36 Strip Challenge

My quilt group had a thirty-six strip challenge. Nine of us cut four strips each for nine quilters, including one set of themselves. At one of our meetings, we put together identical collections of thirty-six strips, and then we each plotted a quilt which would use each fabric.

It sounds easy. It isn’t.

The fabrics are not at all compatible.

I hesitated, I searched for inspiration, I planned and discarded. Finally, I just plunged in, and the idea didn’t work, but it gave me an idea for something that might work. This meandering approach was new for me; normally I use quad notebooks and plan my quilts to the fraction of an inch.

The big flower in the upper central right part of the quilt is where I started, and where I was able to use eight fabrics. From there, I would look at the panel hanging and the fabric strips remaining, and overnight, another idea would come.

I actually started having fun with the project. It took me all summer, but it was work I enjoyed, much of it hand work, which I haven’t done a lot of lately.

My husband loves the finished project. I don’t love it, but I’m not unhappy with it.

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The Road To Damascus

This is another of my playing around quilts. In order to do Annie’s quilt, I had to do a lot of squares. You really have be careful about gradations to make these quilts work, or at least work for me. I like things to shade from dark to light and from the purple reds to the lightest ash for desert quilts. As a result, I had a quilt’s worth of four patches left over, and a great idea for a Road to Damascus 🙂

 

As I worked on this quilt, I was listening to National Public Radio coverage of Syria, a place we have been blessed to visit often and thoroughly. While I cannot help but love Damascus the best, and visited it last in 2008, I have travelled Syria from the coastal city of Tartush to Palmyra and Tell Mari in the east, and all kinds of places in between with a Friends of Archaeology group I used to belong to out of Amman, Jordan. Syria was as close to biblical country as I have ever experienced. I learned so much. I met the nicest Syrians in the world.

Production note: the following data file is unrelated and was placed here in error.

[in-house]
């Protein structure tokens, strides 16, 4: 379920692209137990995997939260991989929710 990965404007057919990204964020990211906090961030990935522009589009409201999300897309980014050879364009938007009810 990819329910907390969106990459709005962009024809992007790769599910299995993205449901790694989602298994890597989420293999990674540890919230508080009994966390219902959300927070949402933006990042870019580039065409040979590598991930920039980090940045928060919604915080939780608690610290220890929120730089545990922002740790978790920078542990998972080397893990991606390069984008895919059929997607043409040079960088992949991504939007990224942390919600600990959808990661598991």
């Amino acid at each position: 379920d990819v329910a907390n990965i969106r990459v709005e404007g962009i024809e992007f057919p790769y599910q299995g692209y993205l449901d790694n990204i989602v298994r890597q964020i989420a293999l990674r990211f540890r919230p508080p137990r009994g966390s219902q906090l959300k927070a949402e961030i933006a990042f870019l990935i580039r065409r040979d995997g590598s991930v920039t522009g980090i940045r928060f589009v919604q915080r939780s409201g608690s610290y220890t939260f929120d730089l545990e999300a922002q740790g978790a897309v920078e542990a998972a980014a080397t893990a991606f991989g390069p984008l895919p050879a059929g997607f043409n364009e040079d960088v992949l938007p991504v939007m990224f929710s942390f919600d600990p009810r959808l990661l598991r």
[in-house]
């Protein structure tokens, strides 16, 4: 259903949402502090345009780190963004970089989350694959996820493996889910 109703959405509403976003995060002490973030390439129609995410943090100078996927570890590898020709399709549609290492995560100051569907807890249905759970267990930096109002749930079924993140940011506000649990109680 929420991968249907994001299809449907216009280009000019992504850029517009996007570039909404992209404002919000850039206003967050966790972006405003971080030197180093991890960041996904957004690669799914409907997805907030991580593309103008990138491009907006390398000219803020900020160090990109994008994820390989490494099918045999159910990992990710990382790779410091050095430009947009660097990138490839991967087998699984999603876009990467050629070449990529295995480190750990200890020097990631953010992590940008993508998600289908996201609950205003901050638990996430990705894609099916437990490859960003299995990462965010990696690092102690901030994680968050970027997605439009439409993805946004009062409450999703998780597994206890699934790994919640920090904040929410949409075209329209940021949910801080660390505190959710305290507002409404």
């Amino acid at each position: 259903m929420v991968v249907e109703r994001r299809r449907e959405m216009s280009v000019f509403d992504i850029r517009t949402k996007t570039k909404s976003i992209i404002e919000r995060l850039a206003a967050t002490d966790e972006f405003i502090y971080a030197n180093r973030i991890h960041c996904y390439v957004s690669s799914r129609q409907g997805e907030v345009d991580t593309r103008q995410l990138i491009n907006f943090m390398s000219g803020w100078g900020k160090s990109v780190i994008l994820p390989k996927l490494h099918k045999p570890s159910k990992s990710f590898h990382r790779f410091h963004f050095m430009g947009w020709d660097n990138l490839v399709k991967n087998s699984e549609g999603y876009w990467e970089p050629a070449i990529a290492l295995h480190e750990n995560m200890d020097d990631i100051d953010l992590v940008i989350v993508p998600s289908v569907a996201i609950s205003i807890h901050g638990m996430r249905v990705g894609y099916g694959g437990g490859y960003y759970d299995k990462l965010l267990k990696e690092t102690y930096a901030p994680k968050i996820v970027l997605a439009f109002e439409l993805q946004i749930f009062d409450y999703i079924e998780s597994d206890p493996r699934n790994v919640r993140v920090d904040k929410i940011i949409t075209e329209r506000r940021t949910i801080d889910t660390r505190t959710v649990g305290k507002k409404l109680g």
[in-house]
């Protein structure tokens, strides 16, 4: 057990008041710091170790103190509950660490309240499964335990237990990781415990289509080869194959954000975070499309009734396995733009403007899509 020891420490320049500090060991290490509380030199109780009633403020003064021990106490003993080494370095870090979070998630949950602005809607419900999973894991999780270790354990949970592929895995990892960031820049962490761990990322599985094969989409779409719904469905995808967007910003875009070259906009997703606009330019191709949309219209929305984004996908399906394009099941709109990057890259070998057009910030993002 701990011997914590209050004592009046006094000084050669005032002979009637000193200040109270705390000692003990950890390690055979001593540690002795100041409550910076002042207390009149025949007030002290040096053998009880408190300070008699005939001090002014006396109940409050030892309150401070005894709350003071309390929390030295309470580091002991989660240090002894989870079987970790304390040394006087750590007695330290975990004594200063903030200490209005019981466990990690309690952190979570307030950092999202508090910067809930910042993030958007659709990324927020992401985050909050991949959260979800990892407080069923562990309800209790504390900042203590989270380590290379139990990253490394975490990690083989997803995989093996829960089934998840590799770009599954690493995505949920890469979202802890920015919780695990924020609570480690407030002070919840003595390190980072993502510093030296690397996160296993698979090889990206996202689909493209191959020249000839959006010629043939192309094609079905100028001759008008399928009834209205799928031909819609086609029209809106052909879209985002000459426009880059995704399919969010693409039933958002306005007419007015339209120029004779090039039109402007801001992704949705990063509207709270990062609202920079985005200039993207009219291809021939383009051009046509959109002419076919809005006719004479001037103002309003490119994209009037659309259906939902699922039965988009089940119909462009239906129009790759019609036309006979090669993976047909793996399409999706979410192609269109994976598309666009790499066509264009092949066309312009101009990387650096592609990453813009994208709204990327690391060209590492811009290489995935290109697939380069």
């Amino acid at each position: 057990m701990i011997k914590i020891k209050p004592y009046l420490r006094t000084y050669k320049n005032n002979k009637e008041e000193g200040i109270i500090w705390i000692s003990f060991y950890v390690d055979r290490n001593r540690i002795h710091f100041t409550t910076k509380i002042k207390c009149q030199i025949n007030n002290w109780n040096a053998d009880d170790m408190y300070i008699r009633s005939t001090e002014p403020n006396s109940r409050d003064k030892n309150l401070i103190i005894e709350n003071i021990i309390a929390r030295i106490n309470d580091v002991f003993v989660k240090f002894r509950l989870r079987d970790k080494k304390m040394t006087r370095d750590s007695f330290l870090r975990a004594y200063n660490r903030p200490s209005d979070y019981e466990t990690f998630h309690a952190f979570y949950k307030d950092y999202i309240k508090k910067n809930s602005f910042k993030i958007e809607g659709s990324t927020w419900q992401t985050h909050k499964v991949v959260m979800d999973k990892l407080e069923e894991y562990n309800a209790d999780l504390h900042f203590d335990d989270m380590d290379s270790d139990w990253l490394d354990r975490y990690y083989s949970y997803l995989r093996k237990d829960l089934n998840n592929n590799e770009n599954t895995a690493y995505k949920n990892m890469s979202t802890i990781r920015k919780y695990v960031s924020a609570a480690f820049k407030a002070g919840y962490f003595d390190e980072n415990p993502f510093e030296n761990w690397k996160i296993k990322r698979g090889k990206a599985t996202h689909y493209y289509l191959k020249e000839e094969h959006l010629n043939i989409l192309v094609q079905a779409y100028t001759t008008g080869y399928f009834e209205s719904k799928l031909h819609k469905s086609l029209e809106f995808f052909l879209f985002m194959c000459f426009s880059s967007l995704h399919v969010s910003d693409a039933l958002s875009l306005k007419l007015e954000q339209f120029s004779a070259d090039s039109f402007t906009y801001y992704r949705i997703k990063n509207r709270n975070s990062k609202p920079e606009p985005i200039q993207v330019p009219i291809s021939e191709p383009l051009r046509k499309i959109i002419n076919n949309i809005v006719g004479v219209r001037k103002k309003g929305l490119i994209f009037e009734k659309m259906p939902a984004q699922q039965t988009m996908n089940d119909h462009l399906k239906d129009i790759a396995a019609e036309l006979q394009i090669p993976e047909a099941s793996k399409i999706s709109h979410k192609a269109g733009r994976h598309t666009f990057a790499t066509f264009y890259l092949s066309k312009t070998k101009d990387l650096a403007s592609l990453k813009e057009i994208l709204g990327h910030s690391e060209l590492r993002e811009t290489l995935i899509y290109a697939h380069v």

So I finished the main part, and then as I showed it in my small group, the demo for the day was on curved piecing. I had seen demos on it before and it hadn’t interested me, but all of a sudden, Leni was demo’ing with two desert-y colors and the light went on – I could do a great curved border.

00RoadToDamascus
 

Once I got started, the curved part was easy, like it took one half day. I had not accounted for how much more curves take out of the finished border, and I wanted more, like a purple dusk sky .  . . So I added that, too. Then I got bit by the nostalgia bug and I thought it would be fun to add some little villages, like we would pass along the roads. Well, impressions of those little villages; I am not a good person for portraying realism, but I like the charm of my little villages.

Note to self: curved borders are not such a good place to learn about curved piecing. Start with curved blocks, and give yourself extra fabric if you already have a set block size in mind. Because of the nature of curves, piecing curves results – at least for me – in sections that are off square. I love the piece of fabric I used as a final border, but it was driven less by art than by necessity – I had to have enough border and I needed to be able to trim so that the borders would be true. Curved pieces worked here, but I wouldn’t use them as a border again.

00CurvedBorder